In this study, the calibration curve required a correlation coefficient (r) of 0.9950 or better. The results were fitted into a linear regression analysis. The calibration curves, along with the LLOQ of the analytes, are detailed in Table 1.

Table 1.

Linear, range regression, equations, correlation coefficients, and LLOQ of the five studied lignans in the various rat tissues (mean ± SD, n = 5)

Tissue samplesComponentLinear equationLinearity range (μg/mL)r
HeartSchisandriny = 0.1706x + 0.00700.004795–1.9180.9972
Schisandrol By = 0.1142x + 0.00080.001018–0.40730.9990
Schisantherin Ay = 0.3555x + 0.01560.01014–4.0560.9975
Deoxyschisandriny = 0.4702x + 0.00480.004975–1.9900.9980
Schisandrin By = 0.2997x + 0.00620.005225–2.0900.9958
LiverSchisandriny = 0.2390x + 0.00490.004795–1.9180.9975
Schisandrol By = 0.1749x + 0.00060.001018–0.40730.9979
Schisantherin Ay = 0.8039x − 0.00030.01014–4.0560.9983
Deoxyschisandriny = 0.4354x + 0.00830.004975–1.9900.9977
Schisandrin By = 0.4037x − 0.00260.005225–2.0900.9952
SpleenSchisandriny = 0.2190x + 0.00460.004795–1.9180.9975
Schisandrol By = 0.1512x + 0.00060.001018–0.40730.9979
Schisantherin Ay = 0.6443x − 0.00990.01014–4.0560.9970
Deoxyschisandriny = 0.4969x + 0.00120.004975–1.9900.9977
Schisandrin By = 0.3677x + 0.00180.005225–2.0900.9973
LungSchisandriny = 0.2187x + 0.00400.004795–1.9180.9995
Schisandrol By = 0.1522x + 0.00040.001018–0.40730.9999
Schisantherin Ay = 0.1334x + 0.01210.01014–4.0560.9987
Deoxyschisandriny = 0.4484x + 0.00840.004975–1.9900.9997
Schisandrin By = 0.2996x + 0.00940.005225–2.0900.9992
KidneySchisandriny = 0.2180x + 0.00790.004795–1.9180.9962
Schisandrol By = 0.1513x + 0.00130.001018–0.40730.9984
Schisantherin Ay = 0.1535x + 0.00610.01014–4.0560.9970
Deoxyschisandriny = 0.5369x + 0.00140.004975–1.9900.9985
Schisandrin By = 0.3112x + 0.00630.005225–2.0900.9970

Extraction Recovery and Matrix Effect

Under the given conditions, the extraction recoveries of the five analytes in the rat liver homogenates were found to range from 85.23% to 97.62% at three concentration levels, and the average extraction recovery of IS was 88.7%. These findings indicated that the recoveries of the five analytes and IS were acceptable. The mean value of matrix effect for all of the analytes was determined to range from 82.3% to 93.4% over the entire QC concentration range and 87.8% for IS. These results demonstrated that no coeluting substance significantly influenced the ionization of the analytes and IS. Therefore, the analytical method presented in this study was considered to be reliable. The results are summarized in Table 2.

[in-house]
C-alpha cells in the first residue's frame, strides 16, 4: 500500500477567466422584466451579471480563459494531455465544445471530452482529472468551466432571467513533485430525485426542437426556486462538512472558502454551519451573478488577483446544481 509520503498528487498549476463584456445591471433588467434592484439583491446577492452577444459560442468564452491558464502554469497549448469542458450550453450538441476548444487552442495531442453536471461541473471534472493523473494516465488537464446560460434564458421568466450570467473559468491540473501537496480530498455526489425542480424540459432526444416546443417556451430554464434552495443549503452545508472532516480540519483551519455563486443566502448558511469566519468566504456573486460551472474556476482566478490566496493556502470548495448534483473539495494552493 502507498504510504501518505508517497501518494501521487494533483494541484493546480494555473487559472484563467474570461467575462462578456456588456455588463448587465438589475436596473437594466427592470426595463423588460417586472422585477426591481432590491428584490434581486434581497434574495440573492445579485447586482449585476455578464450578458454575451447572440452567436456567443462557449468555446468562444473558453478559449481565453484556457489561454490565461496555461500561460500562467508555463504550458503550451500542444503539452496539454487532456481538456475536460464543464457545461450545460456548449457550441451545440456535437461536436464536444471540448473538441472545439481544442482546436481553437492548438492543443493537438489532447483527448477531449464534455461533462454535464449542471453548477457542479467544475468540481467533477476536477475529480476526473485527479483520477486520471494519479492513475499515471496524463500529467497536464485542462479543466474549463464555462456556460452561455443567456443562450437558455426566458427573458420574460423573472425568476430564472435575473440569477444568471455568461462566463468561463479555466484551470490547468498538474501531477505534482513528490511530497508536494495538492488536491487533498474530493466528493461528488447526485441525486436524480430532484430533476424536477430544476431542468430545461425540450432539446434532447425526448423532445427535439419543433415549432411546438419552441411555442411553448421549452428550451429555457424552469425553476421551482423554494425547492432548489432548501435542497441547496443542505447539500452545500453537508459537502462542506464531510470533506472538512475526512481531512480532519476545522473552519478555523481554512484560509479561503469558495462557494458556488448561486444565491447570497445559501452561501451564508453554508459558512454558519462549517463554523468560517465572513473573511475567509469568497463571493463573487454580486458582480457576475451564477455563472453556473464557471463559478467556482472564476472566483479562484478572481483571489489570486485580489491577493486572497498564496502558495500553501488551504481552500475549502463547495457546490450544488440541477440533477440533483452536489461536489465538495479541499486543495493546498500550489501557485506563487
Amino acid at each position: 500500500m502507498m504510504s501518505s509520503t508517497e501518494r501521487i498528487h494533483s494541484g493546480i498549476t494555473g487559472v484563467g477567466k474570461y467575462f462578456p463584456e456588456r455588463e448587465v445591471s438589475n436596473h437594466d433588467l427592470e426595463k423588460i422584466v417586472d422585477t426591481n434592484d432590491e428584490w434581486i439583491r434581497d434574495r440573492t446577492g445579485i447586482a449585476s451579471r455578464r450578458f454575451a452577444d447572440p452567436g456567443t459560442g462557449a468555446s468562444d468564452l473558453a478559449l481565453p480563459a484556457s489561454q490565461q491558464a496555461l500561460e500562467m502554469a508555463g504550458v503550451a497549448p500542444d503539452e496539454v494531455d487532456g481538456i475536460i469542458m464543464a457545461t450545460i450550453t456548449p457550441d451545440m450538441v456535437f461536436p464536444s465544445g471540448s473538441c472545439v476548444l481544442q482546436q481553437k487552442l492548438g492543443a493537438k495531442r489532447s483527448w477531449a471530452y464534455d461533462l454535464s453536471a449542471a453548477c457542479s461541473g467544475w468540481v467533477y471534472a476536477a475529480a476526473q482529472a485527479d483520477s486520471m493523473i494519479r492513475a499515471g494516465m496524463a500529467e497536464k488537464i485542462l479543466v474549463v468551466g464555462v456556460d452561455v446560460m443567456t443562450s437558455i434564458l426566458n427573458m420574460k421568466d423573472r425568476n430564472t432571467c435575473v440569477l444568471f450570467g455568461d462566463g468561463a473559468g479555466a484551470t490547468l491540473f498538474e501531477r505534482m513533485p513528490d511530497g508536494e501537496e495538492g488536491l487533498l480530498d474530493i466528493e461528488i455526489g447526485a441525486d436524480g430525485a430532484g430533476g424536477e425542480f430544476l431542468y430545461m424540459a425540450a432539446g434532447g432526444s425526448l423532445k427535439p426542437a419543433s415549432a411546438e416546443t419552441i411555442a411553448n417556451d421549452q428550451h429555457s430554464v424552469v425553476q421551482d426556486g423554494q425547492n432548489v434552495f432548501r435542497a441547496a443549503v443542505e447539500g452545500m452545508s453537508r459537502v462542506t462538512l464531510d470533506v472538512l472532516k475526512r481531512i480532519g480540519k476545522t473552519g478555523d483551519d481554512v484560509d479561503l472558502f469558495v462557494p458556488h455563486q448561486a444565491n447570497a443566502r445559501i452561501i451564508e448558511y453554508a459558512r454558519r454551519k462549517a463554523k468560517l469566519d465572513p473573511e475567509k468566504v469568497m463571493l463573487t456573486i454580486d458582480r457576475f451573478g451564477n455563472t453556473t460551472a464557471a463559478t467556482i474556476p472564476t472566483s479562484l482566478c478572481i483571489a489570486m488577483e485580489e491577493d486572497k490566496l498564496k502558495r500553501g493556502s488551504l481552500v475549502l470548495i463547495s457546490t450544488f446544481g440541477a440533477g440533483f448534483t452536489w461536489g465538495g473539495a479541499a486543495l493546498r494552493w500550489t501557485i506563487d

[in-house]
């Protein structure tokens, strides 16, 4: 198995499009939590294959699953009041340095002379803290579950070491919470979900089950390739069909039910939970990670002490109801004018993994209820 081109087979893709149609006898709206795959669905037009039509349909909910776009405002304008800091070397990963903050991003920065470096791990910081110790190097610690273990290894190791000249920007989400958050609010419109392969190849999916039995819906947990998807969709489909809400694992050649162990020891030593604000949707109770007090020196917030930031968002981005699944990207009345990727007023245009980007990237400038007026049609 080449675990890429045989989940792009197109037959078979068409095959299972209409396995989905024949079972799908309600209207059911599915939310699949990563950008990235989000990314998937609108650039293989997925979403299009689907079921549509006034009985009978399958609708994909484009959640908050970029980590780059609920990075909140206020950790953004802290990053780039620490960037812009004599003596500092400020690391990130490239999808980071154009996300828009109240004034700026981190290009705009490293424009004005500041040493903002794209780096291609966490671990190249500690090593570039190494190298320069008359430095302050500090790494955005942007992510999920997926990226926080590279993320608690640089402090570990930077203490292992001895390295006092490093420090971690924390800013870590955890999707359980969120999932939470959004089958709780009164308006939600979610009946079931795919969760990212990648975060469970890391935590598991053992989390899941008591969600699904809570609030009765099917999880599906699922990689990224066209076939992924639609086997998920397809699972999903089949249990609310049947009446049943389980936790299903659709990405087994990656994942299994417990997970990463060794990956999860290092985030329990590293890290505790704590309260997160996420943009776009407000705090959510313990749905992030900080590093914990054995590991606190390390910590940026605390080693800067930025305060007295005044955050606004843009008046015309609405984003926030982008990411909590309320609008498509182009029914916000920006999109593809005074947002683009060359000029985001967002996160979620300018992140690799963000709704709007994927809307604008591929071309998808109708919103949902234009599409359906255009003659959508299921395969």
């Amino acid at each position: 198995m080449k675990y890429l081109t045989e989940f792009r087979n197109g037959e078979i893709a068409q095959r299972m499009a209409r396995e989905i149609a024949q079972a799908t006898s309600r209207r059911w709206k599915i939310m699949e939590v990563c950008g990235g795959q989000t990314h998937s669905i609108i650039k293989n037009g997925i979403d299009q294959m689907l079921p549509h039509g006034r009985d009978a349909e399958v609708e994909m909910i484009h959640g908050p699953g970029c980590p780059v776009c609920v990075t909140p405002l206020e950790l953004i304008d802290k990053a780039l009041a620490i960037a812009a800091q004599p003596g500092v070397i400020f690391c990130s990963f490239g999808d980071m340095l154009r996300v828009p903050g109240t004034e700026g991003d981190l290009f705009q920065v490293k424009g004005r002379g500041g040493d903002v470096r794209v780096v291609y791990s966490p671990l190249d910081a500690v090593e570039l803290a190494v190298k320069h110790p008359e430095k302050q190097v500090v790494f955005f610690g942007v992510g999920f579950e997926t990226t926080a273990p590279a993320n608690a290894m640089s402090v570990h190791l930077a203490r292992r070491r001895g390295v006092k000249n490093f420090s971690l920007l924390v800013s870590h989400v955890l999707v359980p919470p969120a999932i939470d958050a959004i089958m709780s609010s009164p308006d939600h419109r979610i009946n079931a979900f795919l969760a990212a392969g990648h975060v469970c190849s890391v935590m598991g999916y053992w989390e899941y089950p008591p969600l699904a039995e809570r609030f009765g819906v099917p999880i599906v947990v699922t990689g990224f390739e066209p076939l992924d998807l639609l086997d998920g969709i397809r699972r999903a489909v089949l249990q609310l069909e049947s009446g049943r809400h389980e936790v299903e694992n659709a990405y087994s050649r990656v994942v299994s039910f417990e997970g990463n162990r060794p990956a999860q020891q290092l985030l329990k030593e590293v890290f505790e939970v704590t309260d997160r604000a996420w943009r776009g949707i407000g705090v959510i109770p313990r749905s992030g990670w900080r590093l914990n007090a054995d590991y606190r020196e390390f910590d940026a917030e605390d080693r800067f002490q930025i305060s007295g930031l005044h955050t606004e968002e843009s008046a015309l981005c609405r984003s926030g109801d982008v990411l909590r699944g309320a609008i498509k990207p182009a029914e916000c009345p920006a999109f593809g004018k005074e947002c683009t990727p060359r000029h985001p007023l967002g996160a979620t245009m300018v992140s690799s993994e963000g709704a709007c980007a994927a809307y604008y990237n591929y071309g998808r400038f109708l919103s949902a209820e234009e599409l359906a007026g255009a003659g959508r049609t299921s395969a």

Table 2.

Summary of the extraction recovery and matrix effects of the five lignans and IS in the rat liver homogenates (n = 5)

CompoundNominal concentration (μg/mL)Extraction recovery mean (%)RSD (%)Matrix effect mean (%)RSD (%)
Schisandrin0.0191885.57 ± 9.8311.4984.511.73
0.0767297.62 ± 11.3111.5989.013.22
0.767295.85 ± 10.7611.2397.08.31
Schisandrol B0.00407385.89 ± 11.7013.6292.810.84
0.0162986.04 ± 8.479.8584.112.61
0.162996.81 ± 5.025.1982.39.33
Schisantherin A0.0405687.36 ± 6.046.9288.312.21
0.162286.09 ± 11.7813.6992.77.24
1.62296.88 ± 9.9710.2990.410.52
Deoxyschisandrin0.0199085.26 ± 6.367.4687.811.61
0.0796086.02 ± 3.303.8489.413.43
0.796094.34 ± 10.6611.3093.47.44
Schisandrin B0.0209085.23 ± 9.5011.1590.612.82
0.0836088.97 ± 2.673.0084.410.73
0.836090.82 ± 13.0814.4090.79.34
Testosterone0.283088.70 ± 8.519.6087.810.91

Sample Stability

The measured concentrations for the five tested lignans at each QC level were determined to have deviated within 15%, which indicated that they were stable at room temperature (25 °C) for 24 h and at −20 °C for at least 2 weeks, following three freeze and thaw cycles. The results of the stability studies are listed in Table 3.

Table 3.

Stability of analyses of the rat liver homogenates (mean ± SD)

CompoundNominal concentrations (μg/mL)Room temperature/24 h−20 °C, 2 weeksThree freeze and thaws cycles
Measured (μg/mL)RSD (%)Measured (μg/mL)RSD (%)Measured (μg/mL)RSD (%)
Schisandrin0.019180.0149 ± 0.0010.800.0147 ± 0.0012.490.0138 ± 0.006.34
0.076720.0642 ± 0.0110.540.0645 ± 0.006.270.0642 ± 0.005.34
0.76720.6656 ± 0.034.910.6551 ± 0.016.410.6718 ± 0.034.24
Schisandrol B0.0040730.0029 ± 0.0011.570.0032 ± 0.0013.450.0029 ± 0.0012.45
0.016290.0130 ± 0.0010.760.0142 ± 0.0011.800.0133 ± 0.007.41
0.16290.1418 ± 0.016.570.1408 ± 0.016.430.1467 ± 0.014.37
Schisantherin A0.040560.0321 ± 0.007.100.0311 ± 0.006.940.0303 ± 0.006.90
0.16220.1226 ± 0.017.170.1222 ± 0.016.540.1227 ± 0.016.26
1.6221.4494 ± 0.106.831.4544 ± 0.085.221.4887 ± 0.107.04
Deoxyschisandrin0.019900.0192 ± 0.009.350.0176 ± 0.0013.540.0169 ± 0.0011.65
0.079600.0731 ± 0.0111.880.0719 ± 0.017.900.0668 ± 0.001.94
0.79600.7244 ± 0.079.820.6958 ± 0.056.760.6891 ± 0.022.75
Schisandrin B0.020900.0199 ± 0.008.310.0197 ± 0.005.860.0188 ± 0.007.73